THIS year, taking stock of what’s past and what’s ahead can be a real source of anxiety at the state of our world, and the state of our politics. We mustn’t let that feeling become paralysing. It’s down to each of us to decide whether to give in defeatism, or to keep hold of the hope that gives us motivation. Hope is hard work these days, but it has never been more important.

Nowhere is that more urgently the case than on climate. We’re reached the point where grand, sweeping rhetoric can be found across the whole political spectrum, yet the action doesn’t match up. Speeches are made about the climate emergency, and phrases like “just transition” and “green industrial revolution” have become cheap currency. Yet the COP summit in Madrid was a wash-out.

In Australia people are coping with long term record-breaking heat, and the resultant wildfire crisis have prompted a state of emergency. Yet in the midst of this, the PM flew off on holiday while his minister for emissions reductions reopened a coal mine.

Here at home we’ve seen dire warnings about how much of the country will disappear below sea level, yet the political response remains focused on long term targets. The claim that “the transition is under way” keeps resurfacing, yet oil and gas extraction is still going up.

Even against this backdrop, the incessant urgent demand for radical action which is coming from the youth climate movement is a reminder that, sometimes, the appetite for change grows despite the inaction of the political system.

This year has also been a horrific reminder of the prejudice, hostility and propaganda which I remember having directed at my community back in the 80s and 90s. Gay men in particular, but also anyone who wasn’t straight, was routinely portrayed as predatory, unstable, and unsafe.

Now the very same tropes and prejudices are being directed against trans and nonbinary people, as a small but vocal lobby seeks to undermine their human rights and not only block reform of the Gender Recognition Act, but strip away the protection it offers altogether. I know how difficult hope can be when that kind of hostility is raining down on you. 2020 must be the year when the pro-equality majority stands together with trans people, challenges the prejudice, and achieves the legal reform they need.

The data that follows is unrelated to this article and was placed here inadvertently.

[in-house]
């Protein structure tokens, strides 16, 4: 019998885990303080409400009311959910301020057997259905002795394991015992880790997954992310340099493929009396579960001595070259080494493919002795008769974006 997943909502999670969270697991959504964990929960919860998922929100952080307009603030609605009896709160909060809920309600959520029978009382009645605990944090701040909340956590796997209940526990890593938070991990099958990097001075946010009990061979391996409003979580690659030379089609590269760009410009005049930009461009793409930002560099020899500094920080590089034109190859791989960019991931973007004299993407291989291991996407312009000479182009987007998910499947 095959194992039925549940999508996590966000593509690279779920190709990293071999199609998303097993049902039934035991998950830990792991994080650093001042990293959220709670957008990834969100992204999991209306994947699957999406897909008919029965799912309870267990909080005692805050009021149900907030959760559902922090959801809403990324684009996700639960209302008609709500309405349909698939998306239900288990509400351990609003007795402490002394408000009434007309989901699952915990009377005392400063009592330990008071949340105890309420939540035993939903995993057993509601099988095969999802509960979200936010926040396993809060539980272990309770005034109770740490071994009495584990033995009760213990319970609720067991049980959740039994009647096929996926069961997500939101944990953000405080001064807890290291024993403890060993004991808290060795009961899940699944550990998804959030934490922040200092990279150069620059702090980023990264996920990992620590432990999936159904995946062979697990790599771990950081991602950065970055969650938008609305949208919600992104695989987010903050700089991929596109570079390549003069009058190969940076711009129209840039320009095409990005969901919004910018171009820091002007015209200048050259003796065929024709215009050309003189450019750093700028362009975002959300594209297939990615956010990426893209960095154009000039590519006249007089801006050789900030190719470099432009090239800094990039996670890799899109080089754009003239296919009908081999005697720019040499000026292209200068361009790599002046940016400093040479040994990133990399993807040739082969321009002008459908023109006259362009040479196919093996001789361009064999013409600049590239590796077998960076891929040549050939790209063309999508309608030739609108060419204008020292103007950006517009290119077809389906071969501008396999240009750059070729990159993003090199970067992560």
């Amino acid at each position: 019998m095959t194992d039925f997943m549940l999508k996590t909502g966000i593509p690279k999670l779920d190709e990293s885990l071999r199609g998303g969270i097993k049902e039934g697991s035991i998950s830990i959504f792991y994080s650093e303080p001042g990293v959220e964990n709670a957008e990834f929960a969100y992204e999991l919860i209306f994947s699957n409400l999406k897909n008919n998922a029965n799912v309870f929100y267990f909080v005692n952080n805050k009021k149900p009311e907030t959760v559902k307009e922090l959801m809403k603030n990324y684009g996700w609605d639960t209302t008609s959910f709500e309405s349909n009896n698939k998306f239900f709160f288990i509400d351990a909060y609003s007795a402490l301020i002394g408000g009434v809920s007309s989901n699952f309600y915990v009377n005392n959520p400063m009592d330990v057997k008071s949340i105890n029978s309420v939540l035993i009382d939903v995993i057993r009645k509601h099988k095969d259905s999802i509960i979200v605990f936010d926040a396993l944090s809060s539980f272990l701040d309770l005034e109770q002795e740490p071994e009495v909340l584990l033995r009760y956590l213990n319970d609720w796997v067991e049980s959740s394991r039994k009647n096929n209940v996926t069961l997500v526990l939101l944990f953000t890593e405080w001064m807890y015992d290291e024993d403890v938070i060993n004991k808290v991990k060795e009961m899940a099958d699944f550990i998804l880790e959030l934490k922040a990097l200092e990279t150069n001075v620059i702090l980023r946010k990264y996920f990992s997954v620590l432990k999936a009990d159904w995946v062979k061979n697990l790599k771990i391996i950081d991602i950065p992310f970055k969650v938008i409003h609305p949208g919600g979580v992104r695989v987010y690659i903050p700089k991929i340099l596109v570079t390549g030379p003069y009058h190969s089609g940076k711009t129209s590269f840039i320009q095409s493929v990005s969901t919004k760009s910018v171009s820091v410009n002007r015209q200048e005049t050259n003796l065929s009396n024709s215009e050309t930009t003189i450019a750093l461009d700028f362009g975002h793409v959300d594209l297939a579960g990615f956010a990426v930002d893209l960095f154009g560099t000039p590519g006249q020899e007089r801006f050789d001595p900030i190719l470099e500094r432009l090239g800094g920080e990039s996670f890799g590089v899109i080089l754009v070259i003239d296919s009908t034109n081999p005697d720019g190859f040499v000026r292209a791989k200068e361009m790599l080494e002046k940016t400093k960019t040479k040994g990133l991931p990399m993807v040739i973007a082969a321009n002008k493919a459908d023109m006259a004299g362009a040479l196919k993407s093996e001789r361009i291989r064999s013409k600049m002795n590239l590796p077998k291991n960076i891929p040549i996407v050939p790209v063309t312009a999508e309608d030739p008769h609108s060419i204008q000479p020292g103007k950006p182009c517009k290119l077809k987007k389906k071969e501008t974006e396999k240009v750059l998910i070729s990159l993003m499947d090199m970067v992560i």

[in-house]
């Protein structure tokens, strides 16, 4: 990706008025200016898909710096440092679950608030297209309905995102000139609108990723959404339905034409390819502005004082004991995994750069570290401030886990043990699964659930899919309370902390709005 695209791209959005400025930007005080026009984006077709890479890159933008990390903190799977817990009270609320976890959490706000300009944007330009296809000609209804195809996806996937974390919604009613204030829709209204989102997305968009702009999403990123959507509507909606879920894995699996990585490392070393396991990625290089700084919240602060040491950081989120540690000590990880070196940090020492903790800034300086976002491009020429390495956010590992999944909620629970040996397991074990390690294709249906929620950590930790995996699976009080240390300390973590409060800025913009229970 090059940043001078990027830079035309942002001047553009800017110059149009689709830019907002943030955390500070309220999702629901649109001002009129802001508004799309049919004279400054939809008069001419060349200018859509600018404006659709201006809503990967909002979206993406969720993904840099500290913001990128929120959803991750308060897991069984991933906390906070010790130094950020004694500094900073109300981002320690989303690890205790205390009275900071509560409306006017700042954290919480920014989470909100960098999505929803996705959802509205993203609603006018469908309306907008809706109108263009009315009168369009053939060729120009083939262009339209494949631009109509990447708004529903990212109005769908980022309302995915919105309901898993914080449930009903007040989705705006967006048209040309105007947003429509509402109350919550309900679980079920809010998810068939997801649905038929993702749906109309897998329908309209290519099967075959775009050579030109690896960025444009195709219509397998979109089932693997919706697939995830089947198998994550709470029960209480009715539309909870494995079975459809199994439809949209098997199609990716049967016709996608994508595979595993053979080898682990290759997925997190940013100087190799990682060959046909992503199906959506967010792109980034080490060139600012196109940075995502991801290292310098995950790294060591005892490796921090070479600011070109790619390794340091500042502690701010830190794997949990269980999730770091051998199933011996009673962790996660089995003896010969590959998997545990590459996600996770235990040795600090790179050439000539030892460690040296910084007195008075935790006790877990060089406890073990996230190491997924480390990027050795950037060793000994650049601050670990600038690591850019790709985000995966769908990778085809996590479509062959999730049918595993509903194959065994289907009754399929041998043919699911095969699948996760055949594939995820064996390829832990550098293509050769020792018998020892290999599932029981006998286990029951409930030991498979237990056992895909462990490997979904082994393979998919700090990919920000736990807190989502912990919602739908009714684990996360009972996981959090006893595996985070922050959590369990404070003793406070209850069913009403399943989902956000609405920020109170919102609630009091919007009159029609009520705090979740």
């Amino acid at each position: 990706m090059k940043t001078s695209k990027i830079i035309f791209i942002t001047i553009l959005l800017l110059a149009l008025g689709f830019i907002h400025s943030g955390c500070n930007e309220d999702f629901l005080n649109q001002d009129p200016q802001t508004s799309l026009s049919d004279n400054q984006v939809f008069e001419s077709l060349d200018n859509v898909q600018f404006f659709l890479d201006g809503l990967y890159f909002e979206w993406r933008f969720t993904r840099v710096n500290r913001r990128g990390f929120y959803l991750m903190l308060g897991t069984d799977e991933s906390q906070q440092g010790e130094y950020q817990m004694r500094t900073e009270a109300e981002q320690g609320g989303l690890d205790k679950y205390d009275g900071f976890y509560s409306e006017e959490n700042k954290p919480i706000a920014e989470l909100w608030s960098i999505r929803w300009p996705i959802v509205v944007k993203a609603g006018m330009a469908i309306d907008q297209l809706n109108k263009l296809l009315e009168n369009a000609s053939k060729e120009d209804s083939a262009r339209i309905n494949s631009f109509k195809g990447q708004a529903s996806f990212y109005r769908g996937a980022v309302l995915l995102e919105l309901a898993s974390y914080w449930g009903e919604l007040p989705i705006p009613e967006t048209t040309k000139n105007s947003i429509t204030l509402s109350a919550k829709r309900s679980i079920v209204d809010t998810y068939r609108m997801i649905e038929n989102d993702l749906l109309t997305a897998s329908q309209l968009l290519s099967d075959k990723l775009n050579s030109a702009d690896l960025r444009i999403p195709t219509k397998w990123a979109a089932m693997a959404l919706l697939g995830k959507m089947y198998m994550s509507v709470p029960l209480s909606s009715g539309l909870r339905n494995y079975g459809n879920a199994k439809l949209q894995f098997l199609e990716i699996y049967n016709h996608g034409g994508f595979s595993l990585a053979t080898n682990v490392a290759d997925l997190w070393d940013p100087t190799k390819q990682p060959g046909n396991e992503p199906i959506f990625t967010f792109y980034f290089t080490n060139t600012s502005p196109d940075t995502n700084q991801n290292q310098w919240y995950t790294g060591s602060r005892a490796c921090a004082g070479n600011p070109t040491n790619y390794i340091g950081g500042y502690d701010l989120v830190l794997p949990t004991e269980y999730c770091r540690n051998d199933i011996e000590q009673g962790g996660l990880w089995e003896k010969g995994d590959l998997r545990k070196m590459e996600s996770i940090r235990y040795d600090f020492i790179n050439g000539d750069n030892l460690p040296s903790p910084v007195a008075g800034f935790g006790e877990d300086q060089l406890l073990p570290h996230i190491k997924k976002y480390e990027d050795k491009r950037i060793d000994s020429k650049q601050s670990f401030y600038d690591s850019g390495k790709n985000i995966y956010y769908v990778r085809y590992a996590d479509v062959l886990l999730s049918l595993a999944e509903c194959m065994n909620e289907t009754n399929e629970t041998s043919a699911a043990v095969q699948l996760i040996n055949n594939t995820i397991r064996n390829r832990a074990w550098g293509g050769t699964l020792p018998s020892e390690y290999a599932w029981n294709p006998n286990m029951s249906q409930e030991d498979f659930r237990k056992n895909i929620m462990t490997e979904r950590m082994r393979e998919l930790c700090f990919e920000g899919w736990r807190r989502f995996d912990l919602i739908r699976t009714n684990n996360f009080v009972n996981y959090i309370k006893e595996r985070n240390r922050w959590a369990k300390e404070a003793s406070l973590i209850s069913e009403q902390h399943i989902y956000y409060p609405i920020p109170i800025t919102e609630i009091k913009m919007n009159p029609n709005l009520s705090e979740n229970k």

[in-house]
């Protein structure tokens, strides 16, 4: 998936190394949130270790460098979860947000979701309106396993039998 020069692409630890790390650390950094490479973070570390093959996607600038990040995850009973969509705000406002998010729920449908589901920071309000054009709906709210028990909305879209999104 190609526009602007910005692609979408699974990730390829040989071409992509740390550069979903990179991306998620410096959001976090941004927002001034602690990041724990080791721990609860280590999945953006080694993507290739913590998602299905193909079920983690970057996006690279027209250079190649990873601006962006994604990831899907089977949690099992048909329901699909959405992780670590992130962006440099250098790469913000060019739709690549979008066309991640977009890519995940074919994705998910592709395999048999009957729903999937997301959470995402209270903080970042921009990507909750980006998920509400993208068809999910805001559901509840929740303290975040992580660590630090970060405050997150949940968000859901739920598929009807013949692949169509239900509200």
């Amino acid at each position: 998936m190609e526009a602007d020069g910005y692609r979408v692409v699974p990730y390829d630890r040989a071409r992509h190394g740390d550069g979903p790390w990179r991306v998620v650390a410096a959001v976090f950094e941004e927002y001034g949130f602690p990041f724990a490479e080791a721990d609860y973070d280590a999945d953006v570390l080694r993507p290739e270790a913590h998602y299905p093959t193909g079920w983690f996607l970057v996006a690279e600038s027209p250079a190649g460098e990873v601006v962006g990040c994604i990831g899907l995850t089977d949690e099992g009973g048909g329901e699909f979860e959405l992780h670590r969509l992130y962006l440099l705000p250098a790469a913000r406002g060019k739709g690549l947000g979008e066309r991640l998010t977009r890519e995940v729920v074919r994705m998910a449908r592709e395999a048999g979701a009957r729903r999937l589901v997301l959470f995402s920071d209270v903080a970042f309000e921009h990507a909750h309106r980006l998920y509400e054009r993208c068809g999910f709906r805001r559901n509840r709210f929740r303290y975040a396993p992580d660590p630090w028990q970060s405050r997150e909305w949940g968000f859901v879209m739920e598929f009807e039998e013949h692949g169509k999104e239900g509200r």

In the face of a Tory majority at Westminster we can be sure that some of the most vulnerable and marginalised people in our society will need our support. Gypsy/traveller communities are among those targeted in the Tory manifesto, but people on the receiving end of policies like Universal Credit and the anti-immigrant hostile environment will also need the creativity and determination of the Scottish Government and local services to step in.

Both main UK parties have talked about increasing wages at the bottom end, but the Conservative plan is still based on the age-discrimination of what they call the “national living wage”, which is of course not a living wage at all. This is the party which has been happy to preside over an economy where whole swathes of industry pay poverty wages.

Try planning a festive night out while only using businesses which pay the real Living Wage – across hospitality, leisure and most retail they are almost non-existent. No, you can be sure that whatever the UK Government does on wages, it will leave huge numbers of people behind.

The Brexit-obsessed Conservatives will almost certainly manage to implement their reckless plan to leave the EU within the next few weeks, and will no doubt blame anyone but themselves for every single job that’s destroyed as a result.

Almost as inevitably as the harsh reality of the harm the UK Government will inflict, there can be little doubt that there will also be those in Scotland, including on the pro-independence side, whose response is limited to knowing who to blame.

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Pointing the finger may be justified of course, but it helps nobody. If it’s accompanied by the self-denying ordnance of “we can only solve this once we’re independent” then we will do nothing to benefit those suffering the most immediate effects, and we will do nothing to advance the case for independence either.

If we took that attitude we would earn nobody’s support, and nor would we deserve to.

Independence will be won if we act with courage, creativity and determination not just to claim that a better society is possible, but to strain against every limitation to make it a reality wherever we can.

If we do what we can, and what we must, to build that better society, then independence may follow. If we tell ourselves it must be the other way round, we’ll be stuck not even taking the first step forward.